Venus in fur. Ven-us in fur. These words are purred by our gorgeous leading lady, Vanda, played by the seductive and mysterious Andrea Syglowski, with growing anticipation. Syglowski expertly casts a spell over Chris Kipiniak’s stuffy Thomas and audience alike during a spell-binding performance of David Ives’ Venus in Fur. David Ives, known for his incredibly witty plays, took Broadway by storm with this alluring and sexy play. Based on Leopold von Sacher-Masoch’s novel, the story of Severin and Vanda tells of two buttoned-up lovers who resist, evade, challenge, and submit to each other; in fact, the work may have coined the term “masochism” for its “submissive erotic entanglement.” Beneath this “porn,” Ives found a delicious story of gender roles, expectations, and power plays that make for an electric night at the theatre. After delving into some research about Ives and his play, I was surprised to learn how concerned he was with creating conflict on stage. As any good artist knows, conflict and drama is essential for the stage; theatre cannot exist without such conflict. Yet, I always saw Ives as, I don’t know, witty and light. I did not expect my notions of gender stereotypes and roles to be questioned upon seeing this play.
The Huntington Theatre Company presents Venus in Fur in all of its glory at the BU Theatre, at the Avenue for the Arts. A stunningly intricate set is designed by Matt Saunders, creating a workable play-area rehearsal room for our cast of two. My only critique about the set is the actors’ lack of using the space, and I almost wish that they had less space. The lighting design by M. L. Geiger enhances the eerie mood during a mysterious, and freakishly-timed, storm with color and just the right amount of effect. Equally successful is Darron L. West’s sound design, perfectly timing his rumbles of thunder after Geiger’s lightning cues as the storm draws closer and closer upon our characters. Charles Schoonmaker’s costumes mostly work; Vanda’s clothes are stunning and breathtaking in parts, fitting tightly to her body to which she uses to great effect.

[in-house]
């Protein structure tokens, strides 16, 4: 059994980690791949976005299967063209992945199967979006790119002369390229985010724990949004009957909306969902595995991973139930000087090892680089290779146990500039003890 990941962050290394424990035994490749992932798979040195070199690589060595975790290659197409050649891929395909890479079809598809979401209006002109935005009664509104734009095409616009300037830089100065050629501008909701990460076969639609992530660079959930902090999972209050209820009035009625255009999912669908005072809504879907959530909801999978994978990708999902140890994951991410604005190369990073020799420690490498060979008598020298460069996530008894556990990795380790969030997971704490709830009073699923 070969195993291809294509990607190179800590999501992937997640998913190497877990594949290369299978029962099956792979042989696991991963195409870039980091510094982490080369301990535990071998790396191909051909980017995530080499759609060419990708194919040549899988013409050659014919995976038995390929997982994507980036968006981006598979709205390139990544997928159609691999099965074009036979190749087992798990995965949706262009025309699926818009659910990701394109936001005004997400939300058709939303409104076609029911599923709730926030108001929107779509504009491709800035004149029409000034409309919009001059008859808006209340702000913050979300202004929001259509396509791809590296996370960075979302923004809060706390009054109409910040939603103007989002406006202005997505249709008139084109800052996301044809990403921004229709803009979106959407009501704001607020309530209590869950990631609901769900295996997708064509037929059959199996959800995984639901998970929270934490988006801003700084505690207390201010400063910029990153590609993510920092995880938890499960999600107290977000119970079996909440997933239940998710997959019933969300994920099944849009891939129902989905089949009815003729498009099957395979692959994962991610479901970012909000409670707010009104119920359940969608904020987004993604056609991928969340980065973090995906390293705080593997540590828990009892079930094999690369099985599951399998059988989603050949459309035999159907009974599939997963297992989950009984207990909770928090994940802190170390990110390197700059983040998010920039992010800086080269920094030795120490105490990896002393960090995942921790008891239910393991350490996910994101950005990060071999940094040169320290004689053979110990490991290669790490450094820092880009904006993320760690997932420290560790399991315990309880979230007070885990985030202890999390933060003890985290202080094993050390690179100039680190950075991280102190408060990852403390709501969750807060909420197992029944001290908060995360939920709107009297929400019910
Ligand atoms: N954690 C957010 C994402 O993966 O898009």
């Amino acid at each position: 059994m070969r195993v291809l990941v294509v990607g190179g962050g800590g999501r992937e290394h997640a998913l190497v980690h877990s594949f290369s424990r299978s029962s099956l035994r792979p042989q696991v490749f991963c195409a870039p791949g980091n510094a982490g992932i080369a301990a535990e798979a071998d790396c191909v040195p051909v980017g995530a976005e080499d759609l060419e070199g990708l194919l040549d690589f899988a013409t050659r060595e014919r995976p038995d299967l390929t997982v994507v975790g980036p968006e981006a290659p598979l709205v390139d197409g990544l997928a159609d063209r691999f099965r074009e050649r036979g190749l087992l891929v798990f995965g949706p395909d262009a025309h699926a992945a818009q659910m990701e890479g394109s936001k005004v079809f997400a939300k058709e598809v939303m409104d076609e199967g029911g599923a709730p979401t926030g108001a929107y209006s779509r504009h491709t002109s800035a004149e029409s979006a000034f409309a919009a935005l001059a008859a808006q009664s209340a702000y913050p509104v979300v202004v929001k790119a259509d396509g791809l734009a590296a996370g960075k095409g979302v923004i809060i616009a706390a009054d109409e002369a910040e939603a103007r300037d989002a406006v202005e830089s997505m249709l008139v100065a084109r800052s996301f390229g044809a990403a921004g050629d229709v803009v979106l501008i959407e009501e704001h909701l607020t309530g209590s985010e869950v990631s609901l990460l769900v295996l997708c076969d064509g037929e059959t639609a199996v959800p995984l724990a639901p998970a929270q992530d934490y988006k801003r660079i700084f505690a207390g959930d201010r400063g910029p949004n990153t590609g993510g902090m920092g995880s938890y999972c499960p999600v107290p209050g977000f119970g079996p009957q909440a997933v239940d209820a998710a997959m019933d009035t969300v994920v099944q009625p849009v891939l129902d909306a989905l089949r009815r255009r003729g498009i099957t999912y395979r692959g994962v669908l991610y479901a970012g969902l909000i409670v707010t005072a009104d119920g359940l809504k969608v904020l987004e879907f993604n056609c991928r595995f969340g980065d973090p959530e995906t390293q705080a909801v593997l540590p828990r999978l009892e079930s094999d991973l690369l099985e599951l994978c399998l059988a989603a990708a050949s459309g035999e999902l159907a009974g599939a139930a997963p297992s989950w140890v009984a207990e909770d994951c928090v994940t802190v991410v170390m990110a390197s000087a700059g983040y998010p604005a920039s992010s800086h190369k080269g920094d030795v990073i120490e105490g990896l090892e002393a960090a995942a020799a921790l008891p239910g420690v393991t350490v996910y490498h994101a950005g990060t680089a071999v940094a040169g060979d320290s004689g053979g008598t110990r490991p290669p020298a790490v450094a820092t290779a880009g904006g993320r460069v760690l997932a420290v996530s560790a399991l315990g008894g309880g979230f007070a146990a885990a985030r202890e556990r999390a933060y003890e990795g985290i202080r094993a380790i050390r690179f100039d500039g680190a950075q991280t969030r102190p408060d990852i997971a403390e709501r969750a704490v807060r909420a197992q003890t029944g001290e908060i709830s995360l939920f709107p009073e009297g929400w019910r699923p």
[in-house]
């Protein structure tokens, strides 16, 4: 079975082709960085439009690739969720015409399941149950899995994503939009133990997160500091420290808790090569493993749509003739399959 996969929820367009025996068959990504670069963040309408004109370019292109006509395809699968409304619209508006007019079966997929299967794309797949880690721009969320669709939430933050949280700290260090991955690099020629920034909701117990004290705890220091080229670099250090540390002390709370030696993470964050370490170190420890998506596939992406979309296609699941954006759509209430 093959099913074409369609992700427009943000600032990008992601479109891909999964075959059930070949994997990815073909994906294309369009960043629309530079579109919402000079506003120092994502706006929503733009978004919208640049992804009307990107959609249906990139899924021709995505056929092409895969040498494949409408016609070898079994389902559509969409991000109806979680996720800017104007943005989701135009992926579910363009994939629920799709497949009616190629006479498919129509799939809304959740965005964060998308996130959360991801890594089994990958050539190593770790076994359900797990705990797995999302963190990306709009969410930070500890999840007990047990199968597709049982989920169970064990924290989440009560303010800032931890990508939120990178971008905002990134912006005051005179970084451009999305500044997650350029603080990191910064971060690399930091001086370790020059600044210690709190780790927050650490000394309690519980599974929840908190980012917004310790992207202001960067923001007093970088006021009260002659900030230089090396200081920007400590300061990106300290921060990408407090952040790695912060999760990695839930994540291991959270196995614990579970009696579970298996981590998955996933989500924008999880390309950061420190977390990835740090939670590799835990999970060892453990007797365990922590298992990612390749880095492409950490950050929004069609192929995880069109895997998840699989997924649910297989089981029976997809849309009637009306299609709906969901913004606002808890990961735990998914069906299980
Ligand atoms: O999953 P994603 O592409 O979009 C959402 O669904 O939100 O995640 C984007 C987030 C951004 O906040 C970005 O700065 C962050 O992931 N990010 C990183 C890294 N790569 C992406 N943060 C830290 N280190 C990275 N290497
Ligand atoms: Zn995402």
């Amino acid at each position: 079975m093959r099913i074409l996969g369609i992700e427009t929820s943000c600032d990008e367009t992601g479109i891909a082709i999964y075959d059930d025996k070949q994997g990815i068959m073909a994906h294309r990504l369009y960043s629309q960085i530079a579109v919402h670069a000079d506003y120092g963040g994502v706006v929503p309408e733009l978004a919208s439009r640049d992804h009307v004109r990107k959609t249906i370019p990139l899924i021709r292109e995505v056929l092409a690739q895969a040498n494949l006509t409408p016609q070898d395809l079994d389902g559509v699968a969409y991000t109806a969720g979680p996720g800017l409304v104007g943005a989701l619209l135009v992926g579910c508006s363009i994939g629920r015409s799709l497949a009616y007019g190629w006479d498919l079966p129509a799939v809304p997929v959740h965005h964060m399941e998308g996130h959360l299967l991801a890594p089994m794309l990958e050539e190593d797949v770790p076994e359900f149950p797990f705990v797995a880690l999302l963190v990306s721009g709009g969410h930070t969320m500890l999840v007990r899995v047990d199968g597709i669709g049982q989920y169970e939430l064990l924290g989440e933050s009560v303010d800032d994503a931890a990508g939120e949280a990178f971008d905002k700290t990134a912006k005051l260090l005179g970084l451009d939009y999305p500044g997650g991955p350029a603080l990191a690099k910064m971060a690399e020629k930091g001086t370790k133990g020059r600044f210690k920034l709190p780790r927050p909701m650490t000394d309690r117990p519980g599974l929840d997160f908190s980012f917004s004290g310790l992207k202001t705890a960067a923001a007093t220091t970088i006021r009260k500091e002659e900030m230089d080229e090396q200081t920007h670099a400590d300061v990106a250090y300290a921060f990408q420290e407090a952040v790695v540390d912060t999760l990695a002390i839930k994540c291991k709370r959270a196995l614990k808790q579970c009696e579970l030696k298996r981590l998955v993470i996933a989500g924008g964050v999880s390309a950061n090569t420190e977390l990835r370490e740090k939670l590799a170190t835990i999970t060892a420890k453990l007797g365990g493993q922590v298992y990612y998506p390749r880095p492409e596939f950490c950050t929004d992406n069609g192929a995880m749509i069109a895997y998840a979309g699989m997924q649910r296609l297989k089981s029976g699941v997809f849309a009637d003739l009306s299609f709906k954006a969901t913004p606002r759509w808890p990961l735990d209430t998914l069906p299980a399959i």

Director Daniel Goldstein creates some excellent moments between his two actors. In particular, Syglowski’s Vanda and Kipiniak’s Thomas have some provocative moments on the chaise which sent shivers down my spine. Goldstein does an outstanding job of helping Syglowski create her haunting and multi-dimensional character. Vanda is as complex as Hedda Gabler and more exciting for our contemporary audiences. From her first entrance, Syglowski steals hearts and minds, seducing Thomas and audience alike. Yet, something is missing. Kipiniak has some night moments in the beginning; I always appreciate when an actor can have a genuine-looking phone conversation on-stage, and Kipiniak manages this effect as one of his opening scenes. He seems to get derailed, however, when Syglowski enters. In fact, he seems almost too awkward too soon around Syglowski’s Vanda. Kipiniak never seems to have the power for him to lose later in the show. Without this power shift, the conflict for which Ives so desperately sought in his writing is lost on this reviewer. While the show remains entertaining until the ending tableau, it never excites and thrills the way that it should, partly because of Kipiniak’s stagnant performance. In addition, his “transformation” almost seems like a sad commentary on a gender and role reversal, rather than a genuine emerging dynamic. Instead of allowing himself to truly submit, Kipiniak seems to comment on the character and his submission, taking away from the effect of such switch.
Goldstein creates many clever dynamics between the characters. Syglowski’s gentle rocking of her hips, whether clad or barely-clad, create a wonderful treat and foreshadowing. Goldstein limits the physical contact between the two characters until the very end, mirroring the erotic use of language in the play-within-a-play’s text. However, I felt like the actors could have used the cat-and-mouse dynamic more to their benefit. I never felt a struggle for power, partly due to Kipiniak’s unchanging performance. In short, while the performance and production were truly excellent, I felt lulled into a sense of security. Nothing about the Huntington’s production shocked me. I felt safe in the hands of these professionals. While I would appreciate, and indeed applaud, such quality in other productions (rarely do I find that sense of professionalism and skill), in this production, I wanted something more.
Venus in Fur runs now until February 2, 2014 at the BU Theatre. Don’t let me need for thrill deter you from seeing this provocative gem performed by one of the most renowned theatres in Boston. However, I have my sights set on the end of their season. Up next Kate Burton stars in one of my favorite Chekhov plays, The Seagull. The brilliant Melinda Lopez pens another stirring drama for the stage with Becoming Cuba. Finally, Peter DuBois directs the sharp new comedy, Smart People. What a diverse and magnificent spring at the theatre!